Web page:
A report issued by the US firm Nemertes Research has warned that the Internet, also known as the information superhighway could just become clogged with excessive data by the year 2010. The effects of this could make life on the Internet more difficult for users.
Nemertes has explained that the reason for this could be that bandwidth usage is outpacing infrastructure build outs.
According to Mike Jude, a senior analyst with Nemertes, this could take the form of Web pages taking longer time to load and interruptions in videos that are downloaded or streamed.
“If we don’t do anything, we’re going to start looking like the dying days of dial-up access,” Jude warned.
Something that can be done to prevent this information overload on the Internet from happening involves over 100 billion dollars being invested in the global Internet infrastructure so that a level of gridlock can be prevented. This gridlock would otherwise make it almost impossible to use rich media sites like YouTube.
This issue could also be an obstacle when it comes to technical revolutions. The report added that, “The next Google, YouTube or Amazon might not arise, not because of lack of demand, but due to an inability to fulfill that demand.”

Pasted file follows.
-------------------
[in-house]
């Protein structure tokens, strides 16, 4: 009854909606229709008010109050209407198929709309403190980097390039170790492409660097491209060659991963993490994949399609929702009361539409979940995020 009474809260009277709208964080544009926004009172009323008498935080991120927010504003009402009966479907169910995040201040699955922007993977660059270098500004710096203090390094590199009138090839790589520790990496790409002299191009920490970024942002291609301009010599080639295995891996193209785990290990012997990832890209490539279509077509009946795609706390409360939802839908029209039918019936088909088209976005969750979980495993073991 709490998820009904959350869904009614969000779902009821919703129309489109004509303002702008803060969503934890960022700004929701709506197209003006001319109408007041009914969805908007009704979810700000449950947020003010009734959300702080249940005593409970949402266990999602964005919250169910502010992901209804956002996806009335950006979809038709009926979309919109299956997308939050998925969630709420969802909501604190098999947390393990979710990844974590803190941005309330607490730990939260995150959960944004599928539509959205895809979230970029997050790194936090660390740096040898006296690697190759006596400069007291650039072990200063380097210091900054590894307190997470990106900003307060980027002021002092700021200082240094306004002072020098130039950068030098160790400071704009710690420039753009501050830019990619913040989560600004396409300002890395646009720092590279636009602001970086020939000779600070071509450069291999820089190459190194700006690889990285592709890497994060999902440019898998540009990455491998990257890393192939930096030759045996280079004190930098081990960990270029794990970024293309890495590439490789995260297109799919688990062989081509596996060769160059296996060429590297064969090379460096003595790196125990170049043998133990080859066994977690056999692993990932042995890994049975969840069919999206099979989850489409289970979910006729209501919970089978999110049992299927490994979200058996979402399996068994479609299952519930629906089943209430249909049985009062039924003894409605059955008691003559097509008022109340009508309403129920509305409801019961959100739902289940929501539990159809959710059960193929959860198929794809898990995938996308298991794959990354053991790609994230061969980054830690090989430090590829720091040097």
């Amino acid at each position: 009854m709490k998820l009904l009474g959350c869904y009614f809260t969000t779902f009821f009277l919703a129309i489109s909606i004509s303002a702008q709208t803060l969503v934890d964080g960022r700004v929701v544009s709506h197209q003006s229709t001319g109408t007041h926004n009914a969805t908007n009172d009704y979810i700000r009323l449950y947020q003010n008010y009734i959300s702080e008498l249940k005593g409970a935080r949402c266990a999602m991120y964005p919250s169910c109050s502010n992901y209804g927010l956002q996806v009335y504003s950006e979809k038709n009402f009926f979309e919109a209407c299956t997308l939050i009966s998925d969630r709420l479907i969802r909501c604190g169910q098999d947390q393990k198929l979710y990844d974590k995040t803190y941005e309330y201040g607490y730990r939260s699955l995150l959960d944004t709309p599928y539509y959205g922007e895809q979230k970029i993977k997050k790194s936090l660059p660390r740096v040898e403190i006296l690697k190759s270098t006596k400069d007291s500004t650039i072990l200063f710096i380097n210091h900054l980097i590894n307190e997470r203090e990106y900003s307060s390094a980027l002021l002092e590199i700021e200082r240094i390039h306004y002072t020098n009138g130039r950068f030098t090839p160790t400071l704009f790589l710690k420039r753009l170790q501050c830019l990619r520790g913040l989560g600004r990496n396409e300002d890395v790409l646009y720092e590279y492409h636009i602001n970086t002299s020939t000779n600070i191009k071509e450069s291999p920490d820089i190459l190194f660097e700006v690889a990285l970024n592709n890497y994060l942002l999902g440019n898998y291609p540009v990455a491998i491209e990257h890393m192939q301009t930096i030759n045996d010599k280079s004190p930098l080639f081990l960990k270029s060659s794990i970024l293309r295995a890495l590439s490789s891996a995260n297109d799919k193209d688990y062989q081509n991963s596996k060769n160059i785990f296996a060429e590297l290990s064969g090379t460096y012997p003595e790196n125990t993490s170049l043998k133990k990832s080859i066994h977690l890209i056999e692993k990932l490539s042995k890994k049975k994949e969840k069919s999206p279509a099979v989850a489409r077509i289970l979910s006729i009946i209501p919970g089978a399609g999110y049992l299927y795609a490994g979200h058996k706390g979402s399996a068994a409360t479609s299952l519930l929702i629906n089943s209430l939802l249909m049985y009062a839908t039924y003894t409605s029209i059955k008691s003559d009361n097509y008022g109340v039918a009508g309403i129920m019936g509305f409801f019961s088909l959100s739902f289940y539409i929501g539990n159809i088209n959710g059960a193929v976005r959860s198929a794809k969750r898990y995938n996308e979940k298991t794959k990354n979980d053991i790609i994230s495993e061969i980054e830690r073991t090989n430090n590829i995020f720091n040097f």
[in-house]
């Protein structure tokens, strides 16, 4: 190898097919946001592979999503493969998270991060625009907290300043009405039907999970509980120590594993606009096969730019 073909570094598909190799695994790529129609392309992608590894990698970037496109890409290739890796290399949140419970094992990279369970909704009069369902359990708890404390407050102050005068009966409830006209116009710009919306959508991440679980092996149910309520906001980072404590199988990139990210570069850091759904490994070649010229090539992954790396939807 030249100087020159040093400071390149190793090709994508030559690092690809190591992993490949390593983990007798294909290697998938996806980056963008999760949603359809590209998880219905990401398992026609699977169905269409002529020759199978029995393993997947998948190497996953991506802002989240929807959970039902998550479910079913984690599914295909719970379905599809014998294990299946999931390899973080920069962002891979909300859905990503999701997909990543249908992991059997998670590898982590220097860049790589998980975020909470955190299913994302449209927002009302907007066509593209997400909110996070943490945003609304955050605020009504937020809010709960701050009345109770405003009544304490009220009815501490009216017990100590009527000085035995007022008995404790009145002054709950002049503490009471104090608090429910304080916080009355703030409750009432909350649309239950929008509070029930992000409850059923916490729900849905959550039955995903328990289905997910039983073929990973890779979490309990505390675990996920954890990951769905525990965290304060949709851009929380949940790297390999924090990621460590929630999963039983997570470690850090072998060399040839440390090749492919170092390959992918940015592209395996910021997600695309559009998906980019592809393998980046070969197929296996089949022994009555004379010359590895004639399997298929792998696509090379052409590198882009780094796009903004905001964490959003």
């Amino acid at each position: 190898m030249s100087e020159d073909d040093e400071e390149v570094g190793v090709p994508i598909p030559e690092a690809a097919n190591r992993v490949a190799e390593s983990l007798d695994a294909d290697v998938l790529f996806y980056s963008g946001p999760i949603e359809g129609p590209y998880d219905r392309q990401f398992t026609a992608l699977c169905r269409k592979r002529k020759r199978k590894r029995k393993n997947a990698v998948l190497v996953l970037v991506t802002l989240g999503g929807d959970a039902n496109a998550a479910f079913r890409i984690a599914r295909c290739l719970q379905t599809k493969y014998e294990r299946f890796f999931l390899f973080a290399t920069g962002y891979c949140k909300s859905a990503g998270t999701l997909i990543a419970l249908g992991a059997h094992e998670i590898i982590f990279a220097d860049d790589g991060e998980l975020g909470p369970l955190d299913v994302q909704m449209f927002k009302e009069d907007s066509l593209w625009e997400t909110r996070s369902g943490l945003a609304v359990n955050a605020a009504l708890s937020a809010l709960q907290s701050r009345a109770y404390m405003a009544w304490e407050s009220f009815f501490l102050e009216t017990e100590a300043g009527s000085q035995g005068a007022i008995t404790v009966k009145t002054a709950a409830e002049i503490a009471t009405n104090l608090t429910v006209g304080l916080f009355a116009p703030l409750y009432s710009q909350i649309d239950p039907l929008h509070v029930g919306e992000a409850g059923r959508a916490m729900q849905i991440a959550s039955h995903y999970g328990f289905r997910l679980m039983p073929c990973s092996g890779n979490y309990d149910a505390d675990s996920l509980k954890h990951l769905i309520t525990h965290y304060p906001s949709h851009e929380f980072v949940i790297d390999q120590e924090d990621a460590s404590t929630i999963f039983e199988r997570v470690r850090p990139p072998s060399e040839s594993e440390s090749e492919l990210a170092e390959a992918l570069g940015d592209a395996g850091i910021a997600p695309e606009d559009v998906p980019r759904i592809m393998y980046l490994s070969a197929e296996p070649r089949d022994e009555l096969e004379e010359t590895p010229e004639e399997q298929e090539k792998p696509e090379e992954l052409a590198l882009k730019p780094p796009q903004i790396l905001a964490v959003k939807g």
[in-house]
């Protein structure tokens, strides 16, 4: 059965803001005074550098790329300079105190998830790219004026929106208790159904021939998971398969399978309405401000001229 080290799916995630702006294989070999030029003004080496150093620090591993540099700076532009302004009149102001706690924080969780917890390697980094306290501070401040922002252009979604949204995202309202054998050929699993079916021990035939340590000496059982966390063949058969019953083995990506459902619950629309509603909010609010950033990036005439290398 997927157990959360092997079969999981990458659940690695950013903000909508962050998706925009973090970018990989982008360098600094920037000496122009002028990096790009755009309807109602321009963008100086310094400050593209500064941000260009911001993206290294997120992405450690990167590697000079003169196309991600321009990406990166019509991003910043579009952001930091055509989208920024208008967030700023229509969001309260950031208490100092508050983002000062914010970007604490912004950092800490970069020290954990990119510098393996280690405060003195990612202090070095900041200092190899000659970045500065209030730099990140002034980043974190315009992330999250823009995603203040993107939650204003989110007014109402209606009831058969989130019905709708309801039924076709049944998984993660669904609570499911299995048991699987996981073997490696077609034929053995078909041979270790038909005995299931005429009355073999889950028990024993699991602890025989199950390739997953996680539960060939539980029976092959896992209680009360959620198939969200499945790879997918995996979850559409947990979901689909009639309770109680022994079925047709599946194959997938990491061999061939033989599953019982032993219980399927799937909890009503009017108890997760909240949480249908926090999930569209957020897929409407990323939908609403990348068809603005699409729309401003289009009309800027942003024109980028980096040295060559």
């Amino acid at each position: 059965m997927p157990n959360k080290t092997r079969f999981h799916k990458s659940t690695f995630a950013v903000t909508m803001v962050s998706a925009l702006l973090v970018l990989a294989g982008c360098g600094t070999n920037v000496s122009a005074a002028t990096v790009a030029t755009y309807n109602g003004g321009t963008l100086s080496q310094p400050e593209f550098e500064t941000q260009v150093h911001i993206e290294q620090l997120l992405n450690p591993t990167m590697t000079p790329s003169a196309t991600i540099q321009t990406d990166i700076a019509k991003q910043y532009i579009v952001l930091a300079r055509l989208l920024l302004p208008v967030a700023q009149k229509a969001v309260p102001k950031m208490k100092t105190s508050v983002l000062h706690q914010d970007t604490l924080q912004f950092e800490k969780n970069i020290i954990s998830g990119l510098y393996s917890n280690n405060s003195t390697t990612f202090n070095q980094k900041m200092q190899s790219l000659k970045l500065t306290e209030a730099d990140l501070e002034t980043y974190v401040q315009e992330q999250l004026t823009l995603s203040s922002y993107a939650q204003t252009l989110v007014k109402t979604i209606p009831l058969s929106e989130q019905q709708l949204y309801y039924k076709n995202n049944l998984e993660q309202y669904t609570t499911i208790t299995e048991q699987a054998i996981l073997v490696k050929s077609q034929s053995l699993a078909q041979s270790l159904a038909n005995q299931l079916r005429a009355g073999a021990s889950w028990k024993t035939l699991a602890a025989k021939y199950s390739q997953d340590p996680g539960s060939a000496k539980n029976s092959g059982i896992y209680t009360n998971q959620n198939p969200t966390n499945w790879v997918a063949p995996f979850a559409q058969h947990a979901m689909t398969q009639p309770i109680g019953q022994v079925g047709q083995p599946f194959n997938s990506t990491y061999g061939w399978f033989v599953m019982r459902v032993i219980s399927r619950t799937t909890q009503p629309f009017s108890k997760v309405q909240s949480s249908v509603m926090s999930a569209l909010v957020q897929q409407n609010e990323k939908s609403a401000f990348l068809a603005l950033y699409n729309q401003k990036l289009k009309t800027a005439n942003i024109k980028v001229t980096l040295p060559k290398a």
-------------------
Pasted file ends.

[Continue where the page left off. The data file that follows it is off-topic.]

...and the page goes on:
Nemertes has even estimated the investment needed to prevent the clogging of the Internet to be at something like $137 billion globally. In fact, they also said that the financial investment needed to “bridge the gap” between demand and capacity in the US alone would range from $42 billion to $55 billion or 60% more than was planned.
The report by Nemertes was partly funded by the Internet Innovation Alliance (IIA) which campaigns for universal broadband in the US.
Larry Irving, co-chairman of the IIA said, “We must take the necessary steps to build out network capacity or potentially face Internet gridlock that could wreak havoc on Internet services.”